Only two years ago Ryan and Thomas started this venture, Project 46, working together day in and day out, even though separated by a great span of the frozen North American country. After much hard work and dedication, 2013 has proven to be a hallmark year for the Canadian electronic duo. Their releases dropped on esteemed labels, Monstercat, Spinnin', and Ultra to name a few, and included everything from pop remixes to heart-felt collaborations. Most notably, the two lent their talents to Kaskade's 8th studio album, Atmosphere, and the breathtakingly beautiful opening track, "Last Chance".
Today they return with a much different monster, a remix of Headhunterz's hard dance track "United Kids Of The World", featuring Krewella. Taking the song back a few notches, Project 46 makes a true progressive tune, emphasizing the featured vocals and brightening the track with uplifting synths. Read on for a mini interview we got with the guys (spoiler: there's a Kaskade remix coming up and an LP in the works) and head on over to Beatport for the download.
EARMILK: It's been a huge year for you guys. What do you think your biggest accomplishment was?
Project 46: ‘Last Chance’ has to be the biggest. I mean we collaborated with Kaskade. We still can't believe that actually happened!
EM: How did "Last Chance" come to be? The vocals, the piano… Everything is just stellar!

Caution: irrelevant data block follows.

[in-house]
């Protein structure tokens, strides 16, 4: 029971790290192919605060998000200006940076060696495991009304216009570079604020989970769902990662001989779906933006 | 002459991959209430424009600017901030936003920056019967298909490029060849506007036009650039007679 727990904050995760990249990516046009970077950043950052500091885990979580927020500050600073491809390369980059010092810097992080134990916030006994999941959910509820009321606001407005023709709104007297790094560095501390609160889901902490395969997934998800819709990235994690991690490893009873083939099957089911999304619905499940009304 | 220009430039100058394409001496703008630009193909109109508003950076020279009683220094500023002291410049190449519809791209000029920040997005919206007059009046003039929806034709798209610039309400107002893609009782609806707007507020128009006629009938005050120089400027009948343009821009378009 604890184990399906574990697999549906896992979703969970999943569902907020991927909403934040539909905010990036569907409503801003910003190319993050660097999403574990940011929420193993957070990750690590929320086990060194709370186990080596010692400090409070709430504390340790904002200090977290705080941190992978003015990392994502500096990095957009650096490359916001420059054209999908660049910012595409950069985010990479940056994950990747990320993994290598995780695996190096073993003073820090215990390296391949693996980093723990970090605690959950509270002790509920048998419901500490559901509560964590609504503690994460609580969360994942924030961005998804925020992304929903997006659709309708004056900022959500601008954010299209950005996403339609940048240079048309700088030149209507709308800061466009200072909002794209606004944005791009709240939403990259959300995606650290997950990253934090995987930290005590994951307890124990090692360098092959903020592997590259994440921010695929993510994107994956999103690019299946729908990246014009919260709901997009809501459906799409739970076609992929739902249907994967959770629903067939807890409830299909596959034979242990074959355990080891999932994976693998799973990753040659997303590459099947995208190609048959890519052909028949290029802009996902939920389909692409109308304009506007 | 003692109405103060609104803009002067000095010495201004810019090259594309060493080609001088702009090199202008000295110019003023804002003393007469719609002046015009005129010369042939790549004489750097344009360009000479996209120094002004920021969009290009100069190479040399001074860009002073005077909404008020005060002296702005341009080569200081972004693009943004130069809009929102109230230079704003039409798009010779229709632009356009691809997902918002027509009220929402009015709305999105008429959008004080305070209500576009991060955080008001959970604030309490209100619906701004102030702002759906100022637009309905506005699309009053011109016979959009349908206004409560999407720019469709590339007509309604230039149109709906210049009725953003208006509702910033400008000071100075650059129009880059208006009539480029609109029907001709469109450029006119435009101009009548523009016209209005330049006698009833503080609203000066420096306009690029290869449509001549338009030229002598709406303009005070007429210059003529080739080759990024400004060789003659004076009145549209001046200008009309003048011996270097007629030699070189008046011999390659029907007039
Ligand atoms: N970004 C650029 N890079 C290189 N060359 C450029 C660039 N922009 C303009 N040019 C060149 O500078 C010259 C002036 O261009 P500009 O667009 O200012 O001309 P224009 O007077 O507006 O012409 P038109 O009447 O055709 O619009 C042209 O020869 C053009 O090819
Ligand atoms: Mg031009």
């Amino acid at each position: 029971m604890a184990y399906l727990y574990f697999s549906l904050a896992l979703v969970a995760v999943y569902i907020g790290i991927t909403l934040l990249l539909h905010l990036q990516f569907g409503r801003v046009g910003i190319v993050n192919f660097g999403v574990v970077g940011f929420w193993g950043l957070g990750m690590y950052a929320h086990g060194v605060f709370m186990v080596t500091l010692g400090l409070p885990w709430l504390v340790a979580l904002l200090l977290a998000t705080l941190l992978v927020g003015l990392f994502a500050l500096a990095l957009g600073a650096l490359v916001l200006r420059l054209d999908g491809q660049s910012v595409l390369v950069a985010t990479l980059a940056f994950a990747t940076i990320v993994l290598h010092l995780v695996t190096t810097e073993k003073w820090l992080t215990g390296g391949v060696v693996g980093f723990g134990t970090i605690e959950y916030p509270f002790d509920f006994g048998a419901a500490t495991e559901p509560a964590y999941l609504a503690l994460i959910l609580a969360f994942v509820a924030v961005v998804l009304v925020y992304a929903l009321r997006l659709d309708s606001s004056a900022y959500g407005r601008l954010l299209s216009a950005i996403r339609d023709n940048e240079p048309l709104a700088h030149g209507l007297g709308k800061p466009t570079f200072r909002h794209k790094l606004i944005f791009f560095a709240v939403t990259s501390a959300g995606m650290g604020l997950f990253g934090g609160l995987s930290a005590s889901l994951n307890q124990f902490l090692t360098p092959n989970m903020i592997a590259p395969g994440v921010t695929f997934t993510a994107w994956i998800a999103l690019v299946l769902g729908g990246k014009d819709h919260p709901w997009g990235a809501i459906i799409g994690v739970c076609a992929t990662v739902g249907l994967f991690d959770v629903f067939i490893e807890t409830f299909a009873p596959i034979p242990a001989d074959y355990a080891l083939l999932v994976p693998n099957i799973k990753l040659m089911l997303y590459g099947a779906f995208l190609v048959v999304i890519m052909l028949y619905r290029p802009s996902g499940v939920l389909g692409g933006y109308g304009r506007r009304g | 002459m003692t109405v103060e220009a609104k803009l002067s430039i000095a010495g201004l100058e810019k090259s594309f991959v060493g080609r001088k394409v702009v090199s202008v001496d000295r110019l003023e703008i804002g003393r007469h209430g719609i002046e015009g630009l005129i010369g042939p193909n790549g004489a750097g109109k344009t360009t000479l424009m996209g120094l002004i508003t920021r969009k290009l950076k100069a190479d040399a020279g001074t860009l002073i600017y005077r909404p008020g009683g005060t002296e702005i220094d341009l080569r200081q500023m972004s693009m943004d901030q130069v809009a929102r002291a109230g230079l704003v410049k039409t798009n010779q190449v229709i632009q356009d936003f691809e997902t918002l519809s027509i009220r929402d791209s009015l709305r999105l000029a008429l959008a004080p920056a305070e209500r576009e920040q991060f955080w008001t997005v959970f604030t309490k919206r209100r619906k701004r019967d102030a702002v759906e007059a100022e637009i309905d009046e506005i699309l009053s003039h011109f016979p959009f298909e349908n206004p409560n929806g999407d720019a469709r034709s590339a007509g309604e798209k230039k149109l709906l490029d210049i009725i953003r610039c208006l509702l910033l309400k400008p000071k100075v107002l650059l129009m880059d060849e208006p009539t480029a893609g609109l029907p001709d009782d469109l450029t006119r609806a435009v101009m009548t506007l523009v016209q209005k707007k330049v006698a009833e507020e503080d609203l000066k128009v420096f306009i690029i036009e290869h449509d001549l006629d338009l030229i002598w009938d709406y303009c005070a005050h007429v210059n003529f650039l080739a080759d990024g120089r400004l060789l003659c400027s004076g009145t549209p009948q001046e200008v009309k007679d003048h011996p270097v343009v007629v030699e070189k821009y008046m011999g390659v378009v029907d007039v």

P46: I mean the melody and sound design were a result of back and forth efforts from us and Ryan (Kaskade) The vocal was written with Andrew Allen (who also wrote and performed on ‘Reasons’) and performed by a talented Canadian artist Steph Lang.
EM: Not many DJs continually give out free music like you guys. How did Pancake Fridays start and why is it important to you?
P46: The name Pancake Friday was kind of a joke to begin with. I wanted to do a weekly giveaway and call it something like freebie Friday, Thomas took over and posted the giveaway calling it Pancake Fridays and said if we were going to call it something stupid, we should call it something really stupid. People thought it was funny and liked it, and all of a sudden it out of nowhere it became our thing.
EM: This track was originally hard dance. How do you two feel about the genre? Do you actively listen to it?
P46: Hardstyle is cool. We don't actively listen to it but it is hard to ignore with so many of its elements crossing over into the current big room progressive house sound.